Debates on child abuse and trauma in psychoanalysis and feminism: The shift from non-trauma to trauma-based psychotherapy discourse

PhD Thesis


Papadima, Maria 2010. Debates on child abuse and trauma in psychoanalysis and feminism: The shift from non-trauma to trauma-based psychotherapy discourse. PhD Thesis University of East London School of Humanities and Social Sciences
AuthorsPapadima, Maria
TypePhD Thesis
Abstract

The aim of this thesis is to explore the currently dominant discourse on child abuse and trauma as it has come to be understood in the last 30 years in British psychoanalysis.
This research mainly draws on a psychoanalytic framework, to show how a specific way of conceptualising trauma and child abuse has led to a shift from a non-trauma based psychoanalysis in the UK to a trauma-based one. In order to present the core elements of this discourse, I closely read psychoanalytic (British and French) and second-wave feminist texts that are relevant to this topic, against the background of the wider trauma paradigm and memory studies, which are also presented in the thesis. In the British psychoanalytic tradition in particular in attachment theory and contemporary Kleinianism this shift towards trauma has not yet been studied in the context of wider discussions that are occurring in cultural and social studies. Hence, the shift towards trauma-based psychoanalysis is routinely seen as a positive step forward, without examining it in the context of wider discussions about trauma and its meaning. The shift from a non-trauma based to a trauma-based psychoanalysis signifies a parallel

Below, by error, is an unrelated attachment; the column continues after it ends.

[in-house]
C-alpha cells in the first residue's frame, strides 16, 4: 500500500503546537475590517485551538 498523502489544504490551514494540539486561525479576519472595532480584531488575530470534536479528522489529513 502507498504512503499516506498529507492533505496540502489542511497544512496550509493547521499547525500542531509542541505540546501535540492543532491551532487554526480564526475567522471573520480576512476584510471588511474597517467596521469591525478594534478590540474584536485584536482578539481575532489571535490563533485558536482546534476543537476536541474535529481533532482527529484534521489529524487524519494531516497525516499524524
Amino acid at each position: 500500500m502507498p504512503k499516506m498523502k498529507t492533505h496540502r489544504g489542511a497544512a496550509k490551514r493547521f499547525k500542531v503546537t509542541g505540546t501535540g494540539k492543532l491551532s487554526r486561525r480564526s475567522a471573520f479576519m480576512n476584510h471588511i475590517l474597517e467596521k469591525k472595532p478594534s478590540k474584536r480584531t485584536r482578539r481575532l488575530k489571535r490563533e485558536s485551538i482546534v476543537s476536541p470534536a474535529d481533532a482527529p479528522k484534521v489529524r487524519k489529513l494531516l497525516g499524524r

shift towards the desexualisation of psychoanalysis, which I also examine. The introduction of trauma as a central concept in psychoanalysis has meant a shift from a
discourse of desire to a discourse of needs, and this is one of this thesis' central findings.

KeywordsChild Abuse; Truama; British psychoanalysis
Year2010
Publication dates
PrintJun 2010
Publication process dates
Deposited12 Sep 2013
Additional information

This thesis supplied via ROAR to UEL-registered users is protected by copyright and other intellectual property rights, and duplication of any part of the material is not permitted, except for your personal use for the purposes of non-commercial research and private study in electronic or print form. You must obtain permission from the copyright-holder for any other use. Electronic or print copies may not be offered, for sale or otherwise, to anyone. No quotation from the thesis may be published without proper acknowledgement.

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